Ocelot (Leopardus pardalis) Mirror 1029th June 2018
Following on from the mirror image stimulation study in the lower Peruvian Amazon concentrating on competitor recognition with Neotropical cats, Untamed Photography has taken a mirror into the region Las Piedres River situated near a well used tree fall located over a large stream. Interns and coordinator chose this location because previous camera traps found that there were frequent cat sightings on this log.
On arrival at the forest research station our first task was to set the mirror up and activate the camera trap, our coordinator Mark Fernley had seen Puma tracks at the site that gave us hope for big cat sightings as well as interaction with the mirror. After two weeks we got many viewings on the camera trap including Jaguar (Leopardus pardalis) and Puma (Panthera concolor). However for this blog we are focusing specifically on the (L.pardalis) day footage due to the rarity of day activity being recorded.
At approximately 9:45 on the 9th of June in 2018, an ocelot (L.pardalis) was spotted on the camera trap we set up in the region of the Las Piedres River. Interestingly as seen on the camera trap as 13°C, the Ocelot was recorded during a cold spell of weather from the south of Argentina that the local people call a friaje. This is unusual because most mammals are not active at this time due to them being adapted to being in a warm climate.
At 9:45 our Ocelot activates the Bushnel camera trap sensor. As the (L.pardalis) approaches the mirror from the trail towards the stream, he turns to the rights facing the mirror, physically looking at the mirror but not at his own reflection here we can assume that he only sees the vegetation reflection in the mirror. After looking at the universal Cat Tail Postures and codes database it shows that when (L.pardalis) looks at the mirror for the first time his temperament is neither aggressive nor defensive (A0B0) due to tail being in a relaxed position.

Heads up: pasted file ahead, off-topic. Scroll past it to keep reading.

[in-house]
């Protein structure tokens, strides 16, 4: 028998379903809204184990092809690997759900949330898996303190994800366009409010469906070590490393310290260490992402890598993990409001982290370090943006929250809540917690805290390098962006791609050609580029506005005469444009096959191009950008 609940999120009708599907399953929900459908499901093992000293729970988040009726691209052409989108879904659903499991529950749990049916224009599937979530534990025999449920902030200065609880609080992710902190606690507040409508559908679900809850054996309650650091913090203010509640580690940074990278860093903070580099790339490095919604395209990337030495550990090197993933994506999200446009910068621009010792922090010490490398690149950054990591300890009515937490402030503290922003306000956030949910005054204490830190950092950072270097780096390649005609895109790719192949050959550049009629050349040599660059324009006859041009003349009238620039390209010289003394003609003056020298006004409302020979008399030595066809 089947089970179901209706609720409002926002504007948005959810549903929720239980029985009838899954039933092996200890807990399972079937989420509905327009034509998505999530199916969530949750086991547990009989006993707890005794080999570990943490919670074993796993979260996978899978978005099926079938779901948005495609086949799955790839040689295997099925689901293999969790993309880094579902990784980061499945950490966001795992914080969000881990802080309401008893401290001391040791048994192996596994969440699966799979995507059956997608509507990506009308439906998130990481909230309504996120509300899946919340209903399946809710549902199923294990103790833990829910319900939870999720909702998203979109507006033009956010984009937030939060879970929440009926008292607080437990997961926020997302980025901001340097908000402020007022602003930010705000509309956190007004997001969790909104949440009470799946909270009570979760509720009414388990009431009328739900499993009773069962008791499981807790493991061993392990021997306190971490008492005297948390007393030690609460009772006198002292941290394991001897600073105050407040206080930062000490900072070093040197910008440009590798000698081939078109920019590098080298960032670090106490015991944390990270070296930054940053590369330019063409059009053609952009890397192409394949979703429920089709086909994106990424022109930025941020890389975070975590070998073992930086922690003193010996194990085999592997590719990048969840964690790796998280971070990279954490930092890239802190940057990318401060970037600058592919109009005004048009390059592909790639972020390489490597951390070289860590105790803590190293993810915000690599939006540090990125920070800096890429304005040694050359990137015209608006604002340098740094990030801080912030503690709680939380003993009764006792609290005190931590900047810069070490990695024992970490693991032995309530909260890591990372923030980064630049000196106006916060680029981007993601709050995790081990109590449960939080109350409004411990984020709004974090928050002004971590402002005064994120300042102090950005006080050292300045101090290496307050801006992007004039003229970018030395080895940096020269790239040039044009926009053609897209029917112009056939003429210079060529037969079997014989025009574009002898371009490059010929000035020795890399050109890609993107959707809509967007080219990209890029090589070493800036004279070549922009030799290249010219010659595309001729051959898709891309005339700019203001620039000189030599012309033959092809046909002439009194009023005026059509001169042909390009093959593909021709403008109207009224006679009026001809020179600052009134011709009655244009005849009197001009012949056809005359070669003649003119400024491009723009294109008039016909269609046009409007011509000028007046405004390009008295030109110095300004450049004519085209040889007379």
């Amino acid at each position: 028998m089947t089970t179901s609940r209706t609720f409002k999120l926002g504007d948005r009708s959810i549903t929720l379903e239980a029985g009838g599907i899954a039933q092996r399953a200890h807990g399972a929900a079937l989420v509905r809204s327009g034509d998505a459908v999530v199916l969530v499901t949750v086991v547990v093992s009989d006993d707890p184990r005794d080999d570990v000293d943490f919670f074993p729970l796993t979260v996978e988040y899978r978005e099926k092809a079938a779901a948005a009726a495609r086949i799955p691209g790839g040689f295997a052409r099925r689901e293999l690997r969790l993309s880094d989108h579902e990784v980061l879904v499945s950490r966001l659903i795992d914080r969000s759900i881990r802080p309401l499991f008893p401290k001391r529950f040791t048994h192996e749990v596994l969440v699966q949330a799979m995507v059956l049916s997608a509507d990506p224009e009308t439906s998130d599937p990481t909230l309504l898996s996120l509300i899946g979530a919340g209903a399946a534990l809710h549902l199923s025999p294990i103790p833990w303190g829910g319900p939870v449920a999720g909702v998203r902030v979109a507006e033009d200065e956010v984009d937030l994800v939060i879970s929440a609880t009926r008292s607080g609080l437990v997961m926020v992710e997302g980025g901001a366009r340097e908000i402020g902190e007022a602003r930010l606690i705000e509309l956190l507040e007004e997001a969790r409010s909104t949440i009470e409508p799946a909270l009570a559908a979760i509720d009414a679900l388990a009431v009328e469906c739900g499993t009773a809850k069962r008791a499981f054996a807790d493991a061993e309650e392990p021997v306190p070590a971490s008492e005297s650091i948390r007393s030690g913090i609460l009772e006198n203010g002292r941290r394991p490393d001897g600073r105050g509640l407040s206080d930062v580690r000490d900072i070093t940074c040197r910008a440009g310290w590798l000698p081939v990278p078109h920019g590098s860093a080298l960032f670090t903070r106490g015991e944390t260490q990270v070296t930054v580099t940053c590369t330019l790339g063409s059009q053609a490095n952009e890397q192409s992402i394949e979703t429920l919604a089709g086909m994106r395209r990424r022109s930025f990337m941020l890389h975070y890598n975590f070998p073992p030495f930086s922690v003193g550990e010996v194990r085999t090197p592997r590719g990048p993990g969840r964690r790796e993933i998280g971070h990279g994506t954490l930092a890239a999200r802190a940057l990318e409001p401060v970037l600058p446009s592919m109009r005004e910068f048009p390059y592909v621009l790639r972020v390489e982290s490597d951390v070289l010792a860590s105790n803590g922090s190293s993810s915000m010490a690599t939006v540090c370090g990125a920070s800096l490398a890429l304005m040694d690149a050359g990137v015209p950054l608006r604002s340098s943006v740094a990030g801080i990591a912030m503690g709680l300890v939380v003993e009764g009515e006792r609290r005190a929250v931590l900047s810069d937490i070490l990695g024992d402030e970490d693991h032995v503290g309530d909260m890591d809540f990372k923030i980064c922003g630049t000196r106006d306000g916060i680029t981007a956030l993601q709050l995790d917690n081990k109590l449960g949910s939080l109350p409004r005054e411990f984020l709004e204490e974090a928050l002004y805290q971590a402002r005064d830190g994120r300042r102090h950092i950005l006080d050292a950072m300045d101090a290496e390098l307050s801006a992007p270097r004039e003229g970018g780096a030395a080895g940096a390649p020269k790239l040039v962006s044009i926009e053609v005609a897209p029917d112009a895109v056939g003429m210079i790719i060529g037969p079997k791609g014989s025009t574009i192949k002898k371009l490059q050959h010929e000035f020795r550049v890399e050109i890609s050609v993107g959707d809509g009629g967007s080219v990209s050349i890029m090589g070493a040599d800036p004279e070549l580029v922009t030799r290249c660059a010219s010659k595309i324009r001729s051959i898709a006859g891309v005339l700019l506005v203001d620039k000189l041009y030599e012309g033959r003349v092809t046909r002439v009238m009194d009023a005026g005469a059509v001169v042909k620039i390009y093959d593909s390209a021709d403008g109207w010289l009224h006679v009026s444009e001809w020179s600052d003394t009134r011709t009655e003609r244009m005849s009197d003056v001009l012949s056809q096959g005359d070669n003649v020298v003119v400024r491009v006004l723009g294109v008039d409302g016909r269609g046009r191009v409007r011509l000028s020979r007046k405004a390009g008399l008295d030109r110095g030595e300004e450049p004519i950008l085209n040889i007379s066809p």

Four seconds after the head of (L.pardalis) turns to the right, he notices his own reflection or in this case his competitive recognition. Immediately the tail submerges between his legs (A2B0), then immediately the hind legs erect causing the back to arch upwards (A3B0). We believe (L.pardalis) does this to make itself look bigger to so called competitor that is its reflection. This could be due to it being a solitary individual and it not having the intelligence or previous experience of interacting without vocal calling with other members of the same species. Here we find it interesting to see how solitary cats interact with other solitary cats.
As (L.pardalis) walks past the mirror towards the stream it only looks at the mirror for a total of three times each time only lasting one second. This gives the impression that even though (L.pardalis) is curious about the competitor (L.pardalis) still does not feel completely comfortable and still remains in a defensive posture. At second thirteen (L.pardalis) comes to a complete stop with its head turning straight, along with the left ear. (L.pardalis) remains stationary for exactly two seconds. Immediately after the head turns to look back showing interest towards th reflection. Interestingly it does not return to the mirror as previous (Panthera onca’s) did in previous mirrors in Tambopata.
The last interesting action of (L.pardalis) is the scent action where we get an indication of opposition towards the reflection suggesting that (L.pardalis) is marking its territory, providing a warning to the reflection and any other (L.pardalis) in the area that it is its territory.
Comparing the previous footage of the mirror study with (P.onca) located in Tambopata, Madre de Dios, Peru. It is interesting to see how different small cats such as (L.pardalis) react to their competitor/reflection, whilst larger cats like (P.onca) are more interactive physically and more aggressively and sociably vocal with the competitor in the mirror.
It was very exciting to record our first cat on the mirror that was set up by us on our first day of work here. We are also interested to find out what else might walk past.
Written by Mark Fernley and Cameron Forshaw